A new study shows a disconnect between staff and finance leaders about priorities, which can have severe implications for a nonprofit’s strategy.
Executives at an organization aren’t going to prioritize the same things at all times. The VP of meetings isn’t going to think much about internal technology expenditures when the annual conference is six weeks away, just as the head of membership won’t spend much time dwelling on site selection for a conference that’s five years away. Strategic focus across an organization is an admirable thing, but it means understanding that everybody will see it through a different lens.
So in some ways it’s not surprising that CEOs and CFOs can diverge when it comes to priorities. But there’s an eyebrow-raising disconnect between the two groups in the latest edition of Nonprofit Standards, a benchmarking survey conducted annually by BDO’s Institute for Nonprofit Excellence. Based on a survey of nonprofit leaders, mostly in the charity space, the report lays out a number of stark contrasts:
- While 60 percent of the CEOs surveyed say that “inability to meet demand for services is a high/moderate challenge,” only 44 percent of CFOs agree.
- 44 percent of CEOs say staff recruitment and retention is a high-level challenge, but only 27 percent of CFOs agree.
- Managing growth and increased regulations are big challenges, according to more than a quarter of CEOs, but less than 10 percent of CFOs feel the same.
- CEOs are game for technology investments, with 75 percent saying they’ll invest in it in the next year, but CFOs are more skittish, with only 58 percent of them saying they’ll do so.
To some extent, the findings simply reveal that CEOs are thinking about big-picture matters while the CFO is keeping an eye on the numbers. But Laurie De Armond, partner and national co-leader at BDO’s nonprofit and education practice, says the disconnect should be concerning.
We’d like to see the two sides work more cohesively in partnership.
“These findings reinforced some things that we sometimes see in practice at organizations, where CEOs make decisions without sufficient input from those on the finance side of the house,” she says. “We’ve seen situations where an organization CEO makes a decision that ultimately maybe wasn’t as well informed as it would have been if they had included the CFO in the process.”
Part of the problem is that—to extend the lens metaphor—CFOs may be inclined to look at things with a magnifying glass, while CEOs are working with a telescope. That can complicate conversations about technology investment, for instance. De Armond recalls a conversation with a nonprofit CFO after a presentation on process automation.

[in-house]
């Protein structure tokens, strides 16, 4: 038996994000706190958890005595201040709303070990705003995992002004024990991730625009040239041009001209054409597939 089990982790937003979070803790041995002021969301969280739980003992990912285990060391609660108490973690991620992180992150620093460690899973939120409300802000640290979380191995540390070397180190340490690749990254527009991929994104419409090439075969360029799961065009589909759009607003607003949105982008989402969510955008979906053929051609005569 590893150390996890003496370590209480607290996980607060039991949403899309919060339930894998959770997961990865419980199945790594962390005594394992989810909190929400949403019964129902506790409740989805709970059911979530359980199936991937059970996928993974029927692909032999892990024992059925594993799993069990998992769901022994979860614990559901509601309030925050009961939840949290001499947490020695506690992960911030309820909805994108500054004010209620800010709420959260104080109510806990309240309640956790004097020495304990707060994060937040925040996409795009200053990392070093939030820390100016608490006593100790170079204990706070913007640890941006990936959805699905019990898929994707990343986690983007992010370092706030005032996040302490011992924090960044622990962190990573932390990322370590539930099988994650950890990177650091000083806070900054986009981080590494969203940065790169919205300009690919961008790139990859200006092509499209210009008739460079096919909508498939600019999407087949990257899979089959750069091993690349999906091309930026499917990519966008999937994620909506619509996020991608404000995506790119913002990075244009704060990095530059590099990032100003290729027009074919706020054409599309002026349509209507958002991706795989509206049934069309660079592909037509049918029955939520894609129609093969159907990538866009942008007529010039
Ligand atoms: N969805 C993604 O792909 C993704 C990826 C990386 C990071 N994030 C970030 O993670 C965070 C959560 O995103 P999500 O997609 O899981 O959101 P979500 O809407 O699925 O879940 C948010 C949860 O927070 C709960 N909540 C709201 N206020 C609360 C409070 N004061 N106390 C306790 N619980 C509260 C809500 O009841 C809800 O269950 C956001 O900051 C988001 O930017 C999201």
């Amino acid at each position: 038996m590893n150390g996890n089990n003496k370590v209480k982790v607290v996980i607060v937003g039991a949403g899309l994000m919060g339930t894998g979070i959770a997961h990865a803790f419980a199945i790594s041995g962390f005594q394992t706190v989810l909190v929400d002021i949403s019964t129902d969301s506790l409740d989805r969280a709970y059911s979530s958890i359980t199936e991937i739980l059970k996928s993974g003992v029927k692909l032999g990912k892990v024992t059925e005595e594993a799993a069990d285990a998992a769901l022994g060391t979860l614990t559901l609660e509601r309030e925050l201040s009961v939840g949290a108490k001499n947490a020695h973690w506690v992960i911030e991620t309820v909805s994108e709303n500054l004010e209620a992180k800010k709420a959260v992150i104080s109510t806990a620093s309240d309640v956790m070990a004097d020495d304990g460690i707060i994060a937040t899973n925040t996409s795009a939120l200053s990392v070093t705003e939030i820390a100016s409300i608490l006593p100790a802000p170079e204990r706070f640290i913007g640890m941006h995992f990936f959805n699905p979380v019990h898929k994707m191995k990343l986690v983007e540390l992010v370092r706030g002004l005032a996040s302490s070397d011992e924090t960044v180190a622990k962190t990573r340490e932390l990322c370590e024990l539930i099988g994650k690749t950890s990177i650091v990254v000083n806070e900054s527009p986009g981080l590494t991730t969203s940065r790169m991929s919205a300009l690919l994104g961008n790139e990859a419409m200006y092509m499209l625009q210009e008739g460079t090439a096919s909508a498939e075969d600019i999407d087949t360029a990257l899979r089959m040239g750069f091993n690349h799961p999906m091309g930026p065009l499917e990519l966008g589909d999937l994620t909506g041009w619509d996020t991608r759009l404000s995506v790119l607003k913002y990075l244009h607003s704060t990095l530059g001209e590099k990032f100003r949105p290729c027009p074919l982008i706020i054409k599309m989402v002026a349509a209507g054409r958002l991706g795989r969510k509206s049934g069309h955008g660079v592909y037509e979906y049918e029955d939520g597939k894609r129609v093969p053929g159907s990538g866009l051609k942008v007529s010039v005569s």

“She was so excited about the opportunity about what this could mean for efficiencies within the finance function, but her first thought was, ‘But we don’t have the money for that,’” she says. “I think it does speak to how CFOs are more mindful of how money gets spent in the near term, and with a focus on putting those dollars toward programming and not necessarily on infrastructure changes.”
Changing that situation may require CEOs to be a bit more realistic, while also asking CFOs to play a stronger role as an organization’s strategist, not just the person holding the purse strings. “We’d like to see that narrative change and have the two sides work more cohesively in partnership,” De Armond says.
That process ought to include volunteers too, says Adam Cole, partner and national co-leader at BDO’s nonprofit and education practice. “It’s not just about the finance people—it includes the board as well,” he says. “You want to make sure you have people with financial acumen on the board and people that understand the programs. It’s got to be a very holistic approach.”
Here, too, the CFO has a valuable role to play. In a blog post on BDO’s website earlier this year, De Armond wrote that “CFOs should go beyond presenting facts and figures, and tell their organization’s financial story using visuals to communicate insights.” That can be a challenge for CFOs, who in a 2018 survey said they were feeling burdened by the need to take on strategic roles. Recognizing that there’s a payoff at the end for that work—a better-focused and more successful organization—can ease that burden. That is, if a CEO is willing to recognize the disconnect and lead their finance staff through it.
How has your association addressed disconnects between between finance and leadership? Share your experiences in the comments.